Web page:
I understand that you are considering adopting a nonqualified deferred compensation plan for some of your highly compensated employees. This letter is in response to your request for general information on the way participants would be taxed under such an arrangement.
A nonqualified deferred compensation plan is a plan, agreement, method, or arrangement between an employer and an employee to pay the employee compensation some time in the future. Nonqualified deferred compensation plans generally fall into four categories:
- salary reduction arrangements, which defer the receipt of otherwise currently includible compensation by allowing the participant to defer receipt of a portion of his or her salary;
- bonus deferral plans, which are similar to salary reduction arrangements, except that they allow participants to defer receipt of bonuses;
- top-hat plans, also known as supplemental executive retirement plans (SERPs); and
- excess benefit plans, which provide benefits solely to employees whose benefits under the employer’s qualified plan are limited by the Code Section 415 limitations on benefits and annual additions. Because of the combined effect of the Code’s tax provisions and the requirements under the Employee Retirement Income Security Act of 1974 (ERISA), most nonqualified plans of private employers limit participation to a select group of management or highly compensated employees.
Nonqualified deferred compensation plans may be formal or informal, and they need not be in writing. Some plans are set out in extensive detail, while others are reflected by only a few provisions in an employment contract. Also, nonqualified plans may be either funded or unfunded.
An unfunded arrangement is one in which the employee has only the employer’s “mere promise to pay” the deferred compensation benefits in the future, and the promise is not secured in any way. The employer may simply keep track of the benefit in a bookkeeping account, or it may voluntarily choose to invest in annuities, securities, or insurance arrangements to help fulfill its promise to pay the employee. Alternatively, the employer may transfer amounts to a trust that remains a part of the employer’s general assets, subject to the claims of the employer’s creditors if the employer becomes insolvent (a so-called rabbi trust) to help it keep its promise to the employee. To effect an income tax deferral under any of these alternatives, it is important that the deferred amounts not be set aside from the employer’s creditors for the exclusive benefit of the employee; otherwise, the plan will be considered “funded,” and an employee may have currently includible compensation. As long as the plan is considered unfunded, the employee generally must include the deferred compensation in income for the tax year in which he or she actually receives it or the deferred amount is:
- credited to his or her account,
- set apart for the employee; or
- otherwise made available so that the employee may draw upon it at any time, or so that he or she could have drawn upon it during the tax year if notice of intention to withdraw had been given. Additional constructive receipt rules may apply.
A funded arrangement generally exists if assets are set aside from the claims of the employer’s creditors, for example in a so-called secular trust (as opposed to a rabbi trust) or escrow account. A plan is generally considered funded if assets are segregated or set aside so that they are identified as a source to which participants can look for the payment of their benefits. What matters is whether the employee has a beneficial interest in the assets. In a funded plan, employer contributions to a nonqualified plan trust are generally included in the employee’s income at the earlier of the time when the employee’s right to the deferred amount is not subject to a substantial risk of forfeiture or the time when the employee’s right to the deferred amount is freely transferable. Then, when the deferred amounts are actually distributed to the employee, they are subject to tax under the annuity rules. The income inclusion rules are different for highly compensated employees (HCEs) if one of the reasons the plan is not a qualified plan is that it fails to meet certain qualified plan coverage or minimum participation requirements. In that case, an highly compensated employees highly compensated employees (HCEs) must include in gross income for the tax year in which the trust’s tax year ends an amount equal to the highly compensated employees (HCEs) vested accrued benefit (including accrued earnings, and reduced by the highly compensated employees highly compensated employees (HCEs) basis in the contract) as of the close of that tax year of the trust.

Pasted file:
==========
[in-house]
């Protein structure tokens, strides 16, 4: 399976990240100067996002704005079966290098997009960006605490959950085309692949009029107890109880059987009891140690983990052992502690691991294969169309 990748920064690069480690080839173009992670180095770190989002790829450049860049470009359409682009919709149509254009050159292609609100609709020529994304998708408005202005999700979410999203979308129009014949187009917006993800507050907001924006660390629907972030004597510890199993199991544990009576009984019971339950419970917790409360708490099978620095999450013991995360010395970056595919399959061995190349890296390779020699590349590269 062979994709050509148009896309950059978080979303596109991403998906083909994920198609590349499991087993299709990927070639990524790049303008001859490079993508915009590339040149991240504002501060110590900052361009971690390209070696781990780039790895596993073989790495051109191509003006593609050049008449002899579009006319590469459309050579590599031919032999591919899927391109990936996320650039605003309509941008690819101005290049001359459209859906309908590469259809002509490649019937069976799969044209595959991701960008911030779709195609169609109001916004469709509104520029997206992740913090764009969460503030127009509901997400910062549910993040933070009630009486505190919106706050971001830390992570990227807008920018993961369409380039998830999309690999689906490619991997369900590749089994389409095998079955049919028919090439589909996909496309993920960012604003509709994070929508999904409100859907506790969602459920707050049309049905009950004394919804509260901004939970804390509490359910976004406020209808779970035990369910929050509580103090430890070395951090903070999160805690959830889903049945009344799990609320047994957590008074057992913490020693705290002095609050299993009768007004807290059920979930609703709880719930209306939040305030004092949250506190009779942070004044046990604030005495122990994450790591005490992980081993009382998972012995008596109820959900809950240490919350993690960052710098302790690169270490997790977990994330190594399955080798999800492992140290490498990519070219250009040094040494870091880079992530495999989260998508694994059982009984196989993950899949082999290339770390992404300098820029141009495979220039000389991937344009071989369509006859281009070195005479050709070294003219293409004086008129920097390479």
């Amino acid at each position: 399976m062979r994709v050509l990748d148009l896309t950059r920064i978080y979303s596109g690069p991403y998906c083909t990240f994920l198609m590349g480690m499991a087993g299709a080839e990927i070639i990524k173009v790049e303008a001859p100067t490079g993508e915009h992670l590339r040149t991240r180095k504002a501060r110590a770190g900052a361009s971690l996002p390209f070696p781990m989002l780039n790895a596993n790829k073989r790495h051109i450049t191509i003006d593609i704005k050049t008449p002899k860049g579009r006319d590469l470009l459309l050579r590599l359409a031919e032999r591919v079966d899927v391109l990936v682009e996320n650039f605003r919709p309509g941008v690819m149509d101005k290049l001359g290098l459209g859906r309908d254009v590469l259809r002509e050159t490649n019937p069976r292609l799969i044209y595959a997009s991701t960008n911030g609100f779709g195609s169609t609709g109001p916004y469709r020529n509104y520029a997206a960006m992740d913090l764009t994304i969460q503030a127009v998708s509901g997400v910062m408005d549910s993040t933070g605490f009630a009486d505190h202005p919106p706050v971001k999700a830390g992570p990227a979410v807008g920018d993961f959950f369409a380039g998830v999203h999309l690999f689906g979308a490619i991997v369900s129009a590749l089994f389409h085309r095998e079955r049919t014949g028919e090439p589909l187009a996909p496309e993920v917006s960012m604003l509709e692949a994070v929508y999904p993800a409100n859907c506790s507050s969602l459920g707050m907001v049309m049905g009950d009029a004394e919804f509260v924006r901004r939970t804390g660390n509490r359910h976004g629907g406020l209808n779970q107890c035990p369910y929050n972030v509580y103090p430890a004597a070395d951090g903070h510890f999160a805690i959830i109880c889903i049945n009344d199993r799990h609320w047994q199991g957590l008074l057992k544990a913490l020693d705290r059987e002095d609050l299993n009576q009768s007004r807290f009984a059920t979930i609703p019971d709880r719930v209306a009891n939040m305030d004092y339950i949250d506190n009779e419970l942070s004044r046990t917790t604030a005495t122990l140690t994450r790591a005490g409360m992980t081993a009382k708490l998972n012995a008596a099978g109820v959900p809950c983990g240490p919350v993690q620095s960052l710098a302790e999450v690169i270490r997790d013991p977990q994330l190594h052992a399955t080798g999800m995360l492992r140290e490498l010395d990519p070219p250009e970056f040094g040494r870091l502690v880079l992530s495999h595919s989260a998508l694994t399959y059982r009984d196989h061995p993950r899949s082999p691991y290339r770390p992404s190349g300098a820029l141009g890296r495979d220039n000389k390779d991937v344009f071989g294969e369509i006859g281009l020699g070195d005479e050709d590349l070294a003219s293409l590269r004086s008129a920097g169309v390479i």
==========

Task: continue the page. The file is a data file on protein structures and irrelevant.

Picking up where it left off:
Please call me at your convenience so we can discuss in more detail the tax implications of adopting a nonqualified deferred compensation plan.
Please contact the office of Don Fitch Accountancy at (760)567-3110 or Email Don.Fitch@CPA.com if you have any questions or would like additional information.
DON FITCH, CPA
74478 Highway 111 #3
Palm Desert, CA 92260
Toll Free: (877)CPA-Help or (877)272-4357
P.S. My firm is based upon referrals. Please feel free to refer my firm to anyone you know that is looking for a new CPA and/or tax preparer. Thank you in advance.
(Updated 05022021-4 320-318)